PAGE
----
Regional hospitals open more COVID units to keep up

Taylor Spicer is a nurse at Miami Valley Hospital nurse. She is wearing full personal protective equipment, including an oxygen tank on her back, as she enters data for a COVID-19 patient in the hospital's COVID-19 unit.
Caption
Taylor Spicer is a nurse at Miami Valley Hospital nurse. She is wearing full personal protective equipment, including an oxygen tank on her back, as she enters data for a COVID-19 patient in the hospital's COVID-19 unit.

Dayton-area hospitals say they have set aside more space and taken other steps to accommodate the rising number of COVID-19 patients.

This comes as a southern Ohio hospital in Portsmouth raised the alarm over the weekend that its ICU was at capacity and it was opening a fourth COVID unit.

While reports have come out of other states in recent weeks of people missing out on lifesaving treatments due to hospitals and intensive care units being full of coronavirus patients, most Ohio hospitals have not reached their capacity limits yet.

Spokespeople for Premier Health, Kettering Health and Dayton Children’s said Monday their hospitals still have beds available. As cases rise again, Premier and Kettering locations have reopened COVID-19 units established during the peak of the pandemic but not used during the early summer when cases were down.

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“We are certainly getting closer, day by day, to that previous peak of 522 patients hospitalized in our region in December of last year,” said Greater Dayton Area Hospital Association President and CEO Sarah Hackenbracht. “We are approaching that peak, and we’re approaching that peak rapidly. And we’re trying very hard to prevent that from happening. And the scenario right now is actually different because in December of last year, we didn’t have the roll-out publicly of the vaccine, whereas now we do. And so there are tools that people can help us put into place.”

Credit: DaytonDailyNews

There are 353 patients currently hospitalized for COVID-19 in the region made up of Montgomery, Greene, Miami, Preble, Clark, Champaign, Darke and Shelby counties, according to the Ohio Hospital Association.

Another 528 patients are currently hospital patients for the separate region that includes Butler, Warren, Clinton, Hamilton, Clermont, Highland, Brown and Adams counties (all-time high for that region was 820 on Dec. 15).

“In our region, we continue to have the same approach that we will surge internally, as opposed to building an external site,” Hackenbracht said. “And so hospitals are looking at internal infrastructure expansions, whether that means opening or reopening a floor that had previously been used for COVID patients, and doing what they need to do from a facility standpoint to keep those individuals separate from the other patient populations that they’re treating. The biggest challenge is that staffing continues to be an issue for overall hospital capacity.”

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A spokesman for Premier Health said that as cases have increased throughout our region during late summer, Premier hospitals have set aside more space to care for COVID-19 patients.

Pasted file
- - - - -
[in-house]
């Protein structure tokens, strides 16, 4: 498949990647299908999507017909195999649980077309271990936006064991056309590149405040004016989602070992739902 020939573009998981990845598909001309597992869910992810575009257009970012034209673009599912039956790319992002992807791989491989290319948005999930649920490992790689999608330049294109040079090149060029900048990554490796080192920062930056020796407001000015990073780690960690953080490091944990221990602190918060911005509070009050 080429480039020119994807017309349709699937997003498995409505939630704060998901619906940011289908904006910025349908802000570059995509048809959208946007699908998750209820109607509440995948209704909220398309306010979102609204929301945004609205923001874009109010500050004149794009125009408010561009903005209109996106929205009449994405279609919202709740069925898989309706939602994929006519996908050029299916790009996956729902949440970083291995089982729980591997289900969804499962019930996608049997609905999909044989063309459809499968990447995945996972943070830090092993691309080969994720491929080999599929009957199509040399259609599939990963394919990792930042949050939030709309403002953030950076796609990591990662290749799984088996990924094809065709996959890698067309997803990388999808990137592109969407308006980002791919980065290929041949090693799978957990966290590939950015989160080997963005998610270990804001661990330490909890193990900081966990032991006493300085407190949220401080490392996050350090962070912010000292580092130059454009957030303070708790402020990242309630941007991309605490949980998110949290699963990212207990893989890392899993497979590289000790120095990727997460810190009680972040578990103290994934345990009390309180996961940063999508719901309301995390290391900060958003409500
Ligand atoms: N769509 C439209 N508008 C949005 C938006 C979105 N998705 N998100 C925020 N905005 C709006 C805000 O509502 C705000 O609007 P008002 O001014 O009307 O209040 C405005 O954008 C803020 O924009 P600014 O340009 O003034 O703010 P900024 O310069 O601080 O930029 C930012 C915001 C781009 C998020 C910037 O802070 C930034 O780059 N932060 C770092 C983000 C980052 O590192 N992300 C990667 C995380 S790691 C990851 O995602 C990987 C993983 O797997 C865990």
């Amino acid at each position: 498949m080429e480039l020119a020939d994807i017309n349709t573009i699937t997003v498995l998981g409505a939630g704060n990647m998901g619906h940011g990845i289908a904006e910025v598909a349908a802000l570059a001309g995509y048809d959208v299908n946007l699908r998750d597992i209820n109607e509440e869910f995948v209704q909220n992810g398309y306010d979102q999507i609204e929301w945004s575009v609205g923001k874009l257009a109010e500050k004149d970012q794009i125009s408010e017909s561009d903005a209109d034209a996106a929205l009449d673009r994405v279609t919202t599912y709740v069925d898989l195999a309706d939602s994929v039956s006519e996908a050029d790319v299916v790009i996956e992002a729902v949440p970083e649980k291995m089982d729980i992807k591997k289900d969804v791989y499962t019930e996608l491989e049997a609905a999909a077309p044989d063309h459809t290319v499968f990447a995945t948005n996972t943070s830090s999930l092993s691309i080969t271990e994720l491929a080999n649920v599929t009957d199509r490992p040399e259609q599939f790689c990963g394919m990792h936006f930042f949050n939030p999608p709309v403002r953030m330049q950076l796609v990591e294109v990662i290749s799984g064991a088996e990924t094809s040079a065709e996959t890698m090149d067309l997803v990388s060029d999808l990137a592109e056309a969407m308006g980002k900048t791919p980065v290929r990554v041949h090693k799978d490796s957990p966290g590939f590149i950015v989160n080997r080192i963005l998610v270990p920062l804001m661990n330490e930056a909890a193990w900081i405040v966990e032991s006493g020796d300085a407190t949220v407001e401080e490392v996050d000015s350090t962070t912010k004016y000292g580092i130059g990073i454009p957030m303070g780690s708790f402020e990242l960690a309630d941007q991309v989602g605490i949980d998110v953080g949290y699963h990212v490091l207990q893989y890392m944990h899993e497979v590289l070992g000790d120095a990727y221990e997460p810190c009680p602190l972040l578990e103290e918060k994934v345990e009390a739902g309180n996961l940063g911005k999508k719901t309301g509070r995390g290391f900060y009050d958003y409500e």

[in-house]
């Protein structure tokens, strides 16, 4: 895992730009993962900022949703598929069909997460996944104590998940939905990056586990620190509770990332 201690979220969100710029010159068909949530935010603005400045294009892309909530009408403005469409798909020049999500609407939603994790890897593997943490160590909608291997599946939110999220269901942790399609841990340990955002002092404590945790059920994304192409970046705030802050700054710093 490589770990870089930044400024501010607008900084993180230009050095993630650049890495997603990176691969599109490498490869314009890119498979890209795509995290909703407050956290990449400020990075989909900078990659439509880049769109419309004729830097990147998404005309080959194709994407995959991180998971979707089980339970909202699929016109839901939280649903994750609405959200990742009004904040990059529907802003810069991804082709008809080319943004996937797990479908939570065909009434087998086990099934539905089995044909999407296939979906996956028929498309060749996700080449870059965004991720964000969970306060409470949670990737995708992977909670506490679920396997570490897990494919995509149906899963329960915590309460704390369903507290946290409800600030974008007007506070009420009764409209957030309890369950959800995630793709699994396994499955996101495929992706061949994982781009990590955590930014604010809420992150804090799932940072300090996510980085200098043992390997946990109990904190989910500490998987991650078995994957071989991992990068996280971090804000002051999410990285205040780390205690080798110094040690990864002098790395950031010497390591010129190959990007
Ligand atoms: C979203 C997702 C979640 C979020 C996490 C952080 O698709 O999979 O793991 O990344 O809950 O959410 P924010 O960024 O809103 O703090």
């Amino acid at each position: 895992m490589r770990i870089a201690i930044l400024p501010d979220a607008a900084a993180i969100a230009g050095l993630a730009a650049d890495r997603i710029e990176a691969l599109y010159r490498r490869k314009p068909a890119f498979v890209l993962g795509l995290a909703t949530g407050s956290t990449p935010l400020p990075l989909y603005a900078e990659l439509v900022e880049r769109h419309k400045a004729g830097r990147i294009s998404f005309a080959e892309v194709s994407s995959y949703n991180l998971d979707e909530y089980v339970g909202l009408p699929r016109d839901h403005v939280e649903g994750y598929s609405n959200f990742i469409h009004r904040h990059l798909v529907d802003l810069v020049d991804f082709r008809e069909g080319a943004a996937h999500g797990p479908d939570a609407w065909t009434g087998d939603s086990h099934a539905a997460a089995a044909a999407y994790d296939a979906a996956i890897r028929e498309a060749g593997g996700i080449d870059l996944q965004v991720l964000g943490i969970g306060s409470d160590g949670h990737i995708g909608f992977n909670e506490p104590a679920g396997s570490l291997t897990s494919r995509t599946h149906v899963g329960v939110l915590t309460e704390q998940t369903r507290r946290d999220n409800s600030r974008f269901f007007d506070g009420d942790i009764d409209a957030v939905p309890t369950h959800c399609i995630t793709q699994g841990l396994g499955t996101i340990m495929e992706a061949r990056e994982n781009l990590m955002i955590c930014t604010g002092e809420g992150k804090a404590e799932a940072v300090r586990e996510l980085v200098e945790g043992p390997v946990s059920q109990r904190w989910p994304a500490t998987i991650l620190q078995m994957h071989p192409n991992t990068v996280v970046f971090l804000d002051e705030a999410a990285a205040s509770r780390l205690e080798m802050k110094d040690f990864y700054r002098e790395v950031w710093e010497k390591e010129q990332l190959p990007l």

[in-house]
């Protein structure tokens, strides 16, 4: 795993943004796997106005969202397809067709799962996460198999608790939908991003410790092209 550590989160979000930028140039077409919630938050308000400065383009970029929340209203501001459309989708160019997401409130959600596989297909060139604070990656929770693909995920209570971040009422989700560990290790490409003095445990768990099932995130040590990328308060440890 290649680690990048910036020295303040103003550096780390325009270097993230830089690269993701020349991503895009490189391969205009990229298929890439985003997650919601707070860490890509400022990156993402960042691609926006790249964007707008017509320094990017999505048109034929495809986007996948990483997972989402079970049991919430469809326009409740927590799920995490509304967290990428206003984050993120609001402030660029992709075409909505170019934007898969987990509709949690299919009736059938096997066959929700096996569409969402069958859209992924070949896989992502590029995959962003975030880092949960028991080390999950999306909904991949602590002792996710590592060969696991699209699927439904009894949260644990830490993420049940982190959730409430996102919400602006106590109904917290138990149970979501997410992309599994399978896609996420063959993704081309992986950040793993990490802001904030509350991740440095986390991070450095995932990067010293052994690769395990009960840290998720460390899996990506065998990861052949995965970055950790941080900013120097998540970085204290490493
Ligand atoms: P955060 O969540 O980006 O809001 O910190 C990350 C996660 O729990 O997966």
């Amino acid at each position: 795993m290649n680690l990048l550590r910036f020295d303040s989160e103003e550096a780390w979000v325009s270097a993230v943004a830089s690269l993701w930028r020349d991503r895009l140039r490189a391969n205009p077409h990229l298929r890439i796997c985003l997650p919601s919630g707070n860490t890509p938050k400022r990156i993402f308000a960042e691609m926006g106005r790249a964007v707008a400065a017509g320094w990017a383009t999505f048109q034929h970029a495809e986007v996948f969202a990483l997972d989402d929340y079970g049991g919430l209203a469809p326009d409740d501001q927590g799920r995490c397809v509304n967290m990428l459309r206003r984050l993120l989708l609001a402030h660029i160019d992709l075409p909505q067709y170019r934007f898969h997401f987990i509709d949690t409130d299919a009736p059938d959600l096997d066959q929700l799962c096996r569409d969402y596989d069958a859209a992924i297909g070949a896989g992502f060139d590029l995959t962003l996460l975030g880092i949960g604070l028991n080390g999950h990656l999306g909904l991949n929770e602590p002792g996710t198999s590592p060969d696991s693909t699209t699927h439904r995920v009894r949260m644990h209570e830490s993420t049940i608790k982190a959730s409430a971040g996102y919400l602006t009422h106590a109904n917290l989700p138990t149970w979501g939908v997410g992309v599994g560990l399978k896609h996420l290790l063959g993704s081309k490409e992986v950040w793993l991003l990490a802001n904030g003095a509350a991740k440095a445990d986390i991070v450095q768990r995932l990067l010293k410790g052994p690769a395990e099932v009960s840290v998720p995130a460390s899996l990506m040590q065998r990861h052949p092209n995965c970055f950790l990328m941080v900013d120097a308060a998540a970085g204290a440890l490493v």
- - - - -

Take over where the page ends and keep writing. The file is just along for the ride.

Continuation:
“While we have sufficient bed capacity, staffing is tight at our sites of care as it is across the health care industry,” the spokesman said. “We have taken several steps to avoid reaching capacity, including in our ICUs. This includes the resumption of our Helping Hands program, through which staff in nonclinical roles provide nonclinical assistance to our clinical teams at our sites of care. This program was key to our resilience during the COVID-19 surge last winter.”

A spokesman for Kettering Health said that like many hospital systems in the state, Kettering Health has had to reopen COVID-19 units to accommodate the latest surge.

“We remain capable of caring for all of our patients, and we are constantly assessing the pandemic and adapting our approach to provide the best care possible for our community,” the spokesman said.

A spokeswoman for Dayton Children’s said there are 11 kids in the hospital with COVID-19 as of Monday, and capacity is not a concern at this time.

Hackenbracht said getting vaccinated against COVID-19 is the most effective way to keep yourself and others out of the hospital and leave beds open for others in need.

“In addition to vaccinating, if your child is not able to be vaccinated, they should be wearing a mask, you should be wearing a mask and that again is helping us continue to prevent the spread of this virus,” she said.


By the Numbers

Statewide:

1 in 6 Ohio hospital patients are COVID-19 positive.

1 in 4 Ohio ICU patients are COVID-19 positive.

3,427: Current COVID-positive hospital patients statewide (all-time high was 5,308 on Dec. 15).

932: Current ICU patients with COVID-19 statewide (all-time high was 1,318 on Dec. 15).

In the region made up of Montgomery, Greene, Miami, Preble, Clark, Champaign, Darke and Shelby counties:

1 in 4 ICU patients are COVID-19 positive.

353: Current COVID-positive hospital patients (all-time high was 522 on Dec. 3).

89: Current ICU patients with COVID-19 (all-time high was 122 on Nov. 30).

In the region made up of Butler, Warren, Clinton, Hamilton, Clermont, Highland, Brown and Adams counties:

1 in 3 ICU patients are COVID-19 positive.

528: Current COVID-positive hospital patients (all-time high was 820 on Dec. 15).

148: Current ICU patients with COVID-19 (all-time high was 203 on Dec. 30).

Source: Ohio Hospital Association